Food Education in Japan and Germany

Symposium by Freie Universität Berlin and Graduate School of East Asian Studies on December 6, 2016, in Japanese-German Center Berlin

‘ 417/2016 from Nov 28, 2016

Food education is the theme of a symposium being organized by Freie Universität Berlin, the Japanese-German Center Berlin (JDZB), and the Graduate School of East Asian Studies (GEAS) to be held on December 6, 2016, in Berlin-Dahlem. In two subject blocks and an open discussion session, the participants will examine the role of the state, society, families, and individuals in nutritional issues such as how individual consumer behavior can be influenced through nutrition education. They will address, for example, new eating habits, the problem of food waste, or nutritional education in rural areas. In the first keynote speech, Kimura Aya (University of Hawai-i at M-noa) will speak about feministic perspectives and food justice in Japan. The second keynote speech by Ines Heindl (European University of Flensburg) is about healthy eating for young people in Europe. The symposium is public, and admission is free. The conference language is English. RSVP by November 30  online.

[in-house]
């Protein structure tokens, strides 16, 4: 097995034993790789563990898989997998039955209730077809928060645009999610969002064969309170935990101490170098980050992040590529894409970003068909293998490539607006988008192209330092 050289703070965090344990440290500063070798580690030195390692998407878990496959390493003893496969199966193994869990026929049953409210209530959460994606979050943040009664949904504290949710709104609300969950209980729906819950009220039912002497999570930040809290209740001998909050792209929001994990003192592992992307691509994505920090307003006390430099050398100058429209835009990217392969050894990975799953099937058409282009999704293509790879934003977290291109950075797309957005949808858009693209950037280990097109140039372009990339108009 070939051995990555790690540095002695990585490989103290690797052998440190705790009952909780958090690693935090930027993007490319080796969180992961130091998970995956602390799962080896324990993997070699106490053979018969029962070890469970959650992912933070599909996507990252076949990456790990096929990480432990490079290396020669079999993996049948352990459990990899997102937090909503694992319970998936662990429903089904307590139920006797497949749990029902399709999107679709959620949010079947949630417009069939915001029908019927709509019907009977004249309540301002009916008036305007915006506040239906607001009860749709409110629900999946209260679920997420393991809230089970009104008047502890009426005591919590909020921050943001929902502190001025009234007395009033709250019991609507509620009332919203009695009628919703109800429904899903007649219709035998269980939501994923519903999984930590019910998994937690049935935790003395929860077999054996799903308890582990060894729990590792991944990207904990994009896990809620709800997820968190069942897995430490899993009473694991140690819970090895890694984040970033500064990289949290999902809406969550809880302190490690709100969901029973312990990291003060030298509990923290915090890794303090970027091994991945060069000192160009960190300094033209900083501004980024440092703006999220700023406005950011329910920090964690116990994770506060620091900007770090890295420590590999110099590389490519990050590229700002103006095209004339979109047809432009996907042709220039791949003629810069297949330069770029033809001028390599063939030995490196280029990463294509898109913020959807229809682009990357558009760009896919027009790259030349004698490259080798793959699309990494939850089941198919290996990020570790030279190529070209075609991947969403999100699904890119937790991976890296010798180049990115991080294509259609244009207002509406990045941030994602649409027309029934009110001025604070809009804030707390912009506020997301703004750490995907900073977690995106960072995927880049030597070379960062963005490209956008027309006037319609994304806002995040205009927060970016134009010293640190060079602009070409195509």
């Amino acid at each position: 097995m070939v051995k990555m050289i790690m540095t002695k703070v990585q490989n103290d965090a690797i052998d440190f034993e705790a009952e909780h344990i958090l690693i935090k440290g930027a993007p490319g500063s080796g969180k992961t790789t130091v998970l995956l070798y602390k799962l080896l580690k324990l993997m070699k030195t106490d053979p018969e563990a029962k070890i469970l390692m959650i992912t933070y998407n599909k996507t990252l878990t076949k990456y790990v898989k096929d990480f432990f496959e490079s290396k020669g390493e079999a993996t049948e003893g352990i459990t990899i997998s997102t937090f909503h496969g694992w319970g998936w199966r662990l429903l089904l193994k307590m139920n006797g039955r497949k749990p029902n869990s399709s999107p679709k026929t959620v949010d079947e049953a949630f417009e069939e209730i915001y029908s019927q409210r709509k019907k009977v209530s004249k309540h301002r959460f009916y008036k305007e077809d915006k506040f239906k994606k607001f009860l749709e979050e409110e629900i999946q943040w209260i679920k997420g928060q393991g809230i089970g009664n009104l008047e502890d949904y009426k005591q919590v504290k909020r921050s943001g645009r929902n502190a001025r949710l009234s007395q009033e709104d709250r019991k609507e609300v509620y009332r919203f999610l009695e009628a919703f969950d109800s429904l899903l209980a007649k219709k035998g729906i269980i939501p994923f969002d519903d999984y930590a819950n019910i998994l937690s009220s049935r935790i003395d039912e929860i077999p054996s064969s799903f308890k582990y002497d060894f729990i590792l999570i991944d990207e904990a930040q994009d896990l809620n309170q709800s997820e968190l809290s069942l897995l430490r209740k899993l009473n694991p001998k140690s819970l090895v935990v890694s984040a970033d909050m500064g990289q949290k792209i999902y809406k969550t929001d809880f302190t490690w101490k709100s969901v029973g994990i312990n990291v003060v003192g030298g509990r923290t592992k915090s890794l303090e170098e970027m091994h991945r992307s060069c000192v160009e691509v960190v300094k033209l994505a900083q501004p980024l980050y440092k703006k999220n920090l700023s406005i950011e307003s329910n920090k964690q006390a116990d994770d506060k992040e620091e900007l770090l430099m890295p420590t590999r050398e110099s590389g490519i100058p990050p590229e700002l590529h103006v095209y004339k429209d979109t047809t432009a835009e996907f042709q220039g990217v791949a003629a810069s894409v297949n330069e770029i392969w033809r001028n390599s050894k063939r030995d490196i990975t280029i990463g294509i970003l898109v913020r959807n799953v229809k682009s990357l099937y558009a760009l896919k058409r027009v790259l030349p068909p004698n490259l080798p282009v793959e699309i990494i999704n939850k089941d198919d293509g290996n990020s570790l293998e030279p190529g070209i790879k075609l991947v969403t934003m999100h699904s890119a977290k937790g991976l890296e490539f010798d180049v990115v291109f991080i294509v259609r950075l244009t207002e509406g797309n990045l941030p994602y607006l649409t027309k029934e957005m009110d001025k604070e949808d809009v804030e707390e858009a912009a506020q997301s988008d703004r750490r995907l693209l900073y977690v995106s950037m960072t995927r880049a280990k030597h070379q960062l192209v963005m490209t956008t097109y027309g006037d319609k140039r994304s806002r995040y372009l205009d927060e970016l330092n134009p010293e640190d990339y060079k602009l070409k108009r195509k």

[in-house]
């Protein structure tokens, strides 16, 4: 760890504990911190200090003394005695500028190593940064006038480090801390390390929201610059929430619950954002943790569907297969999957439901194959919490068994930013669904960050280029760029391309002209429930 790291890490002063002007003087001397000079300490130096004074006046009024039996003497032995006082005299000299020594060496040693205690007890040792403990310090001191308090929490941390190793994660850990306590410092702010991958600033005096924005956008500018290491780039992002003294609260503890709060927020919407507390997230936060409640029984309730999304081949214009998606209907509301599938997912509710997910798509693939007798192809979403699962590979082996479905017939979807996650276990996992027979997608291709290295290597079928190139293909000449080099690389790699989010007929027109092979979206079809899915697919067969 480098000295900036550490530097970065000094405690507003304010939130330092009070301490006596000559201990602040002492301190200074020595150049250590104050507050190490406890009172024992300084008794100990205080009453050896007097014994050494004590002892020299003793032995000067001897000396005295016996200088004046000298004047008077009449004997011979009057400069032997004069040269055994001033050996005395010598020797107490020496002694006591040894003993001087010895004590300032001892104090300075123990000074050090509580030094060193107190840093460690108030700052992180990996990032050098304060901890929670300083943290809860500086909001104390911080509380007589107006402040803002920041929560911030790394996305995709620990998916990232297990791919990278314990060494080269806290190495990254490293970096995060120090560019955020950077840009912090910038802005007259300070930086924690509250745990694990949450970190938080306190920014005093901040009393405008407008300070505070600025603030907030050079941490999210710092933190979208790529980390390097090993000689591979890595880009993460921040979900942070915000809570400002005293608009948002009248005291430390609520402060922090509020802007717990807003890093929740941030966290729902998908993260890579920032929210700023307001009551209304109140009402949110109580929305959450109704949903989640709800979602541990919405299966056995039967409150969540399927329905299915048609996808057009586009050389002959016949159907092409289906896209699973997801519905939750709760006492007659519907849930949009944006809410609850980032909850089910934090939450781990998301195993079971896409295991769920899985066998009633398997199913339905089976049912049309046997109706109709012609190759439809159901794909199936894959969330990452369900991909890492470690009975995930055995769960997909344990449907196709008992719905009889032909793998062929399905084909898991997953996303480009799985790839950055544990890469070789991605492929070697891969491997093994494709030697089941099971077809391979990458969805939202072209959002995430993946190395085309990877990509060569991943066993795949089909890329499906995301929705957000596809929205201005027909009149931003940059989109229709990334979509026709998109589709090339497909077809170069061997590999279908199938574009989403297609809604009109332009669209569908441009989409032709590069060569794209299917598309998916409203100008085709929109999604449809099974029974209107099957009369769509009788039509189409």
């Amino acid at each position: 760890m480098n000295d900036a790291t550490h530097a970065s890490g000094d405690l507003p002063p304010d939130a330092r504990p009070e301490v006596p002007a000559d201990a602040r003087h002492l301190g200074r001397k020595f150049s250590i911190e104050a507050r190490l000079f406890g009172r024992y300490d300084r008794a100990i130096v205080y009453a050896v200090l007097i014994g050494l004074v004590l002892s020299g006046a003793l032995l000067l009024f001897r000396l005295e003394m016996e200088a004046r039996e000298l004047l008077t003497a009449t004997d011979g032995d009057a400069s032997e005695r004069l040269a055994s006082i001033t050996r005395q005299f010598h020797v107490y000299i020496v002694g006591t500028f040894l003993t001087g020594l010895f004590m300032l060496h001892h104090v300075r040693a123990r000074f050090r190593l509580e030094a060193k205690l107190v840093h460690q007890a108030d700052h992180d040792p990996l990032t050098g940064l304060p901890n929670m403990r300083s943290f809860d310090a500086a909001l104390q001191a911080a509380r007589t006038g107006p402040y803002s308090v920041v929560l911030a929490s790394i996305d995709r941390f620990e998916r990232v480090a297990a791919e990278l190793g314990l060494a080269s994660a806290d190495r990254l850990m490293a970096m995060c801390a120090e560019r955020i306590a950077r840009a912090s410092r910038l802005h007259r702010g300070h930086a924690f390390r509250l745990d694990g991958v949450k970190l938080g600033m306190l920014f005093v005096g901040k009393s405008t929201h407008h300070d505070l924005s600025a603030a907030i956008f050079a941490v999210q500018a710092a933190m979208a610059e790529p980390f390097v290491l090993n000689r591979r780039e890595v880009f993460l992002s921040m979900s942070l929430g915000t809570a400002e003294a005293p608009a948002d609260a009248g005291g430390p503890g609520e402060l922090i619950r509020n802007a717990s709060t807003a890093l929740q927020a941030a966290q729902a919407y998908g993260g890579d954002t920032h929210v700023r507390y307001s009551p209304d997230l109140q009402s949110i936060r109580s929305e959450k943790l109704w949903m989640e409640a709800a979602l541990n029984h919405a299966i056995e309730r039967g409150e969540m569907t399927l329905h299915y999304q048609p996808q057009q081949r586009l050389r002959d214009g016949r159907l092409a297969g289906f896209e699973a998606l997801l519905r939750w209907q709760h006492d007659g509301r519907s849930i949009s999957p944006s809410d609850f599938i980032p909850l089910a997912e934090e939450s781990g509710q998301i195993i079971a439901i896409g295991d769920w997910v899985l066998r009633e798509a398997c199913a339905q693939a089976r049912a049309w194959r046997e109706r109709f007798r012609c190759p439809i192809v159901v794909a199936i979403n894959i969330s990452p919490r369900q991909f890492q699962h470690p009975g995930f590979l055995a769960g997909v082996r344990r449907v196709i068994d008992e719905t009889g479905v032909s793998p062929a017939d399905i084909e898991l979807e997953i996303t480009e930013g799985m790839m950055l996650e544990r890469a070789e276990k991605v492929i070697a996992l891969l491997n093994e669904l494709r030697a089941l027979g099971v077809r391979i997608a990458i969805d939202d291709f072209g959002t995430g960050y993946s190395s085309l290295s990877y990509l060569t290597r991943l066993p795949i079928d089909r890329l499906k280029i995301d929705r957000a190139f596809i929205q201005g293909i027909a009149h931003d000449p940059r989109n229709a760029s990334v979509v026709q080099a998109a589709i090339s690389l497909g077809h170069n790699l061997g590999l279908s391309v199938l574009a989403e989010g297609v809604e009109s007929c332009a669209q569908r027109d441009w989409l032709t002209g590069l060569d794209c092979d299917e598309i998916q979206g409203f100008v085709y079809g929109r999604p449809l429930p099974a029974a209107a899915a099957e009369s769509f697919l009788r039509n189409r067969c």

Japan is the only OECD country to incorporate food and nutrition issues into a comprehensive law. In 2005, Japan’s Basic Law on Food Education came into force. The first basic plan became effective in 2006. The law seeks to support nutritional education and the preservation of "traditional Japanese food culture." These goals are to be implemented through cooperation between the state, municipal authorities, farmers, educators, and families.

In Germany too, efforts are being made toward comprehensive nutrition education. The German Federal Ministry of Food and Agriculture, for example, initiated the anti-food waste campaign "Too good for the trash bin" or the campaign "Get going" for healthy eating in child day care. The link between food, health, and nutrition is a topic present in the media, in everyday life, and in academic discourses of both countries.

This interdisciplinary symposium compares campaigns and the state of eating and eating habits in Japan and Germany. Scholars from different disciplines of both countries will discuss and analyze concepts, institutional contexts, successes, and potentials of nutrition education.


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